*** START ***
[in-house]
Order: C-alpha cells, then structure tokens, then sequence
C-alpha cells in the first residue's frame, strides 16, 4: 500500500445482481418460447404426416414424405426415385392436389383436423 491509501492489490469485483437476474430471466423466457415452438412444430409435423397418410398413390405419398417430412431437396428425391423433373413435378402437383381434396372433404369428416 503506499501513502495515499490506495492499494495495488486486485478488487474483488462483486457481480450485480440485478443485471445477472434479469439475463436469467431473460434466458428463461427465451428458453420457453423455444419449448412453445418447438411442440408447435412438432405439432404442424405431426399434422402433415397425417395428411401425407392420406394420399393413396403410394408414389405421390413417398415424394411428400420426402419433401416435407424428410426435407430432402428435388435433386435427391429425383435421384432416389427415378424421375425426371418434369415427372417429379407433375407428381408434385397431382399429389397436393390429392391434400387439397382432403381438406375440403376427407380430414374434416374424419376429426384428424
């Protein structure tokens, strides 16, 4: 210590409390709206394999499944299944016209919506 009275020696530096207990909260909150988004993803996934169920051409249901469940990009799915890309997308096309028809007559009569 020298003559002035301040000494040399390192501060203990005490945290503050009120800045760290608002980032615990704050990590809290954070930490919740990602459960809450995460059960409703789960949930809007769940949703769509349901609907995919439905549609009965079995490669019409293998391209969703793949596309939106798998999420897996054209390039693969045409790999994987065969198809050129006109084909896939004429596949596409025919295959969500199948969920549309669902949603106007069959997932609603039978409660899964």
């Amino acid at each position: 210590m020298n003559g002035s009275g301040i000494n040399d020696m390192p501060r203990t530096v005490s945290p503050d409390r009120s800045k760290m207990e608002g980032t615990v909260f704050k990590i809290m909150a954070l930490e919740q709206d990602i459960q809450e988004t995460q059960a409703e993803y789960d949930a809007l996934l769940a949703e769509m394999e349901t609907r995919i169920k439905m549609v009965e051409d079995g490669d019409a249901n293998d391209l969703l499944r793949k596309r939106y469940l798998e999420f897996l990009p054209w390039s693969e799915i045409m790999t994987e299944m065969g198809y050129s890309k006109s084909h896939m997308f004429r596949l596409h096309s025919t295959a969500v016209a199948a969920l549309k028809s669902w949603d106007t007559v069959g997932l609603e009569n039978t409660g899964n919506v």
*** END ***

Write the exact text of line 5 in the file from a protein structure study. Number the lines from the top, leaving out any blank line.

């Amino acid at each position: 210590m020298n003559g002035s009275g301040i000494n040399d020696m390192p501060r203990t530096v005490s945290p503050d409390r009120s800045k760290m207990e608002g980032t615990v909260f704050k990590i809290m909150a954070l930490e919740q709206d990602i459960q809450e988004t995460q059960a409703e993803y789960d949930a809007l996934l769940a949703e769509m394999e349901t609907r995919i169920k439905m549609v009965e051409d079995g490669d019409a249901n293998d391209l969703l499944r793949k596309r939106y469940l798998e999420f897996l990009p054209w390039s693969e799915i045409m790999t994987e299944m065969g198809y050129s890309k006109s084909h896939m997308f004429r596949l596409h096309s025919t295959a969500v016209a199948a969920l549309k028809s669902w949603d106007t007559v069959g997932l609603e009569n039978t409660g899964n919506v």